Infants and Babies under one year are at greatest danger
- Your pediatrician may want to start the DTaP immunization for your Infant early (begin at 6 weeks rather than 2 months).
- Protection increases with each vaccination: it takes three shots (by 6 months of age) before babies have enough protection. Keeping to the schedule becomes more important than ever when there is so much whooping cough in the community.
To protect young children from pertussis there is a 5-dose vaccine called DTaP (Diphtheria, Tetanus and Pertussis). Children should receive this vaccine at 2, 4 and 6 months of age, as well as between 15 to 18 months and 4-6 years. All children should receive the full series of shots on time.
A vaccine called Tdap is similar to DTaP. Children age 7 or older and all adults should also receive at least one Tdap vaccine. People who did not get Tdap at that age should get it as soon as possible.
Tdap is especially important for health care professionals and anyone having close contact with a baby younger than 12 months.
Pregnant women should get a dose of Tdap during every pregnancy, preferably between the early part of gestational weeks 27–36, to protect the newborn from pertussis. Immunizing when the mom is pregnant not only protects the mom, but also gives baby protection until they are old enough to start the vaccine series (usually two months old). Infants are most at risk for severe, life-threatening complications from pertussis.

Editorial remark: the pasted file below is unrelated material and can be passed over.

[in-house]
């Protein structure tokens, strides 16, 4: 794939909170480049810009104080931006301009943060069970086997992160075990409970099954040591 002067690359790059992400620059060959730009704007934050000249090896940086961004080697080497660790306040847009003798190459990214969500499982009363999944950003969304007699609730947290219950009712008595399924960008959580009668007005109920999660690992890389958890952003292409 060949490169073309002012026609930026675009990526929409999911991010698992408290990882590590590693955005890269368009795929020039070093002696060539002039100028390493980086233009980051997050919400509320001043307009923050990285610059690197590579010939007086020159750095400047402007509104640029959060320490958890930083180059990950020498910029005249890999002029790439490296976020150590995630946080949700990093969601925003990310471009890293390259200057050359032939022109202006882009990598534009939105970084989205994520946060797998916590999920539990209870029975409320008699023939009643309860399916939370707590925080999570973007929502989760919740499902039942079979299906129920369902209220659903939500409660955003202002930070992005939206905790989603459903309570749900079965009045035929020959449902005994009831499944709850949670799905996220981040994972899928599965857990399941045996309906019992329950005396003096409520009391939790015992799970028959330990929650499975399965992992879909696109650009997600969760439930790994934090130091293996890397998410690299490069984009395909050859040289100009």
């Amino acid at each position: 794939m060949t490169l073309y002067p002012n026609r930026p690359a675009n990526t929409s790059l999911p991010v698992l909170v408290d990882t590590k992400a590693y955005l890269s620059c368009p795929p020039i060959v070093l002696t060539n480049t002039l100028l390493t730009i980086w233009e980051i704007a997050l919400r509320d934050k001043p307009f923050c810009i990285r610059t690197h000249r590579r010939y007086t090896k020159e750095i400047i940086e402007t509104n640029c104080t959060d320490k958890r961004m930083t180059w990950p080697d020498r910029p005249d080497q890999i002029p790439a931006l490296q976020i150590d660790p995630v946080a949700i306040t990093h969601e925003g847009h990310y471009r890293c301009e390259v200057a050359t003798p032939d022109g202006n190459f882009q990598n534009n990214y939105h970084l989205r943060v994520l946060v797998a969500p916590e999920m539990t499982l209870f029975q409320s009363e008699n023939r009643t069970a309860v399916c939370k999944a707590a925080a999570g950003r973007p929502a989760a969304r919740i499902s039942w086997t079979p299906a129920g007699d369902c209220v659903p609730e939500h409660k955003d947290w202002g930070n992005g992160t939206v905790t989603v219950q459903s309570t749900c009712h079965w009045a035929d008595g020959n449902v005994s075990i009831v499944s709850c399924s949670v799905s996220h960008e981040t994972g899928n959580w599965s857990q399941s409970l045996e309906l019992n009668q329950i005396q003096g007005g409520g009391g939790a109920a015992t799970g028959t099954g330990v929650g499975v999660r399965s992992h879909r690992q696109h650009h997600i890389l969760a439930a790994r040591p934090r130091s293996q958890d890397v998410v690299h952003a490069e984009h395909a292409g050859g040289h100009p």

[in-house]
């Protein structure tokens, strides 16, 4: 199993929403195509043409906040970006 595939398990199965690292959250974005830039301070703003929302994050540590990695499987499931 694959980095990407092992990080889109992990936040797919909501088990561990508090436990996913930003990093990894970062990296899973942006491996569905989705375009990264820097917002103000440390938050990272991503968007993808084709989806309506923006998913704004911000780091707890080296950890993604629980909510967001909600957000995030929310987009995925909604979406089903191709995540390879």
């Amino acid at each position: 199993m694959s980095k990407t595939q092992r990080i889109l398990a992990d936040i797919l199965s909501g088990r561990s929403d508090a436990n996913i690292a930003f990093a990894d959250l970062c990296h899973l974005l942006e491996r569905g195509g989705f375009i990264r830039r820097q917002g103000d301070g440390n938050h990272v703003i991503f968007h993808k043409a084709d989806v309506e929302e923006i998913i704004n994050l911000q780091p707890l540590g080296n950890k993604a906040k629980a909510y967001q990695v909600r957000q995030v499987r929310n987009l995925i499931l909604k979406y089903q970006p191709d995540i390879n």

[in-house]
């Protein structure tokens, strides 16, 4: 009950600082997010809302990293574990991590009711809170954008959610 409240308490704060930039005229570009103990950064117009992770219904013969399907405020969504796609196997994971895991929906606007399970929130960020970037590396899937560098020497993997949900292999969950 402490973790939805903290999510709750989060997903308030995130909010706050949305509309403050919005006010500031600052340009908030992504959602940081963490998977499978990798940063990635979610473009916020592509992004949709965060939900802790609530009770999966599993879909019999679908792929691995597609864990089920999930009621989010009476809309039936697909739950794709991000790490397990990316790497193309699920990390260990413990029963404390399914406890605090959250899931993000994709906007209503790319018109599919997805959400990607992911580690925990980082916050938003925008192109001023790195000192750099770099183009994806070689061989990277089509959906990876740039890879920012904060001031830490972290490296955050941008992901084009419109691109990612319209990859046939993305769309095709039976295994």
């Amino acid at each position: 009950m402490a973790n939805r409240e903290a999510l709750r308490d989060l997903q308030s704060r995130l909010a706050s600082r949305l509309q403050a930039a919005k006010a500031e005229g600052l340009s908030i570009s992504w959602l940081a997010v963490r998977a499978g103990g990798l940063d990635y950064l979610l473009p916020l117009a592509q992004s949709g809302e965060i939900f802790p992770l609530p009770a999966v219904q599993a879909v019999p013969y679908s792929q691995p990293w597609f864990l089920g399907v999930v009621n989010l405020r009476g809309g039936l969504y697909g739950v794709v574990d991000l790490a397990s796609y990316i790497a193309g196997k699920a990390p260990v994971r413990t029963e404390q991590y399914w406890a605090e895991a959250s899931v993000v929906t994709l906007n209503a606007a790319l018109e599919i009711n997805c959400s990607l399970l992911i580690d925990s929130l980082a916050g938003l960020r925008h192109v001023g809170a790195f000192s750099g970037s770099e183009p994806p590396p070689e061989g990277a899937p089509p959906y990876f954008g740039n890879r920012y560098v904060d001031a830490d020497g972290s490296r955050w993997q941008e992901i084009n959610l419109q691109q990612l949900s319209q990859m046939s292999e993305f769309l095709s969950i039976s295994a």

Another vaccine, called Td, protects against tetanus and diphtheria, but not pertussis. It is recommended every 10 years.
How Can I Protect My Family?
- Make sure you and all household members are up to date with the pertussis vaccine
- Insist that persons who have close contact with or care for your infant have had a pertussis Tdap booster (tetanus, diphtheria and pertussis).
- Keep people with coughs away from your child.
- Wash hands frequently.
- See your health care provider if you have a persistent cough.
What are the Symptoms of Pertussis?
Early symptoms are like the common cold:
- Runny nose
- Low or no fever
- Mild cough
Symptoms after 1-2 weeks:
- Red or blue face
- Problems breathing
- Extreme tiredness
- A “whoop” sound
- Sweating spells
Symptoms in infants are different
Infants younger than 6 months old often do not have a typical cough. In the early stages, infants may:
- Gasp or gag
- Get very tired
- Stop breathing